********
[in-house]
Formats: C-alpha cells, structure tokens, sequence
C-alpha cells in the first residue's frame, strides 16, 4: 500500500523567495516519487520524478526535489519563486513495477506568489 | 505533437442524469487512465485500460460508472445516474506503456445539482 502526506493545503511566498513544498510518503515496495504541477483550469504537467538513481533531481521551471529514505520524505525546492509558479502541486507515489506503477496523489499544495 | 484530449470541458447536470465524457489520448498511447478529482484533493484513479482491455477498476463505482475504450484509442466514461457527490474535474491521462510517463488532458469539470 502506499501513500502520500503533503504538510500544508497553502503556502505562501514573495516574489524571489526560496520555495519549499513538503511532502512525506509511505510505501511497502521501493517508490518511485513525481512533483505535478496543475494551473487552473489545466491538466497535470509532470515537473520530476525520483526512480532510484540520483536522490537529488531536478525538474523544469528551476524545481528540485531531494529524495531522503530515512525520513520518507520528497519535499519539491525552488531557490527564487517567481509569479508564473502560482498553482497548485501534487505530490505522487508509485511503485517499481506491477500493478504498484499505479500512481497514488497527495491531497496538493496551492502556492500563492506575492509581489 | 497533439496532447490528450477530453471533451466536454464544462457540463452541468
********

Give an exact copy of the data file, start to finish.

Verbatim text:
[in-house]
Formats: C-alpha cells, structure tokens, sequence
C-alpha cells in the first residue's frame, strides 16, 4: 500500500523567495516519487520524478526535489519563486513495477506568489 | 505533437442524469487512465485500460460508472445516474506503456445539482 502526506493545503511566498513544498510518503515496495504541477483550469504537467538513481533531481521551471529514505520524505525546492509558479502541486507515489506503477496523489499544495 | 484530449470541458447536470465524457489520448498511447478529482484533493484513479482491455477498476463505482475504450484509442466514461457527490474535474491521462510517463488532458469539470 502506499501513500502520500503533503504538510500544508497553502503556502505562501514573495516574489524571489526560496520555495519549499513538503511532502512525506509511505510505501511497502521501493517508490518511485513525481512533483505535478496543475494551473487552473489545466491538466497535470509532470515537473520530476525520483526512480532510484540520483536522490537529488531536478525538474523544469528551476524545481528540485531531494529524495531522503530515512525520513520518507520528497519535499519539491525552488531557490527564487517567481509569479508564473502560482498553482497548485501534487505530490505522487508509485511503485517499481506491477500493478504498484499505479500512481497514488497527495491531497496538493496551492502556492500563492506575492509581489 | 497533439496532447490528450477530453471533451466536454464544462457540463452541468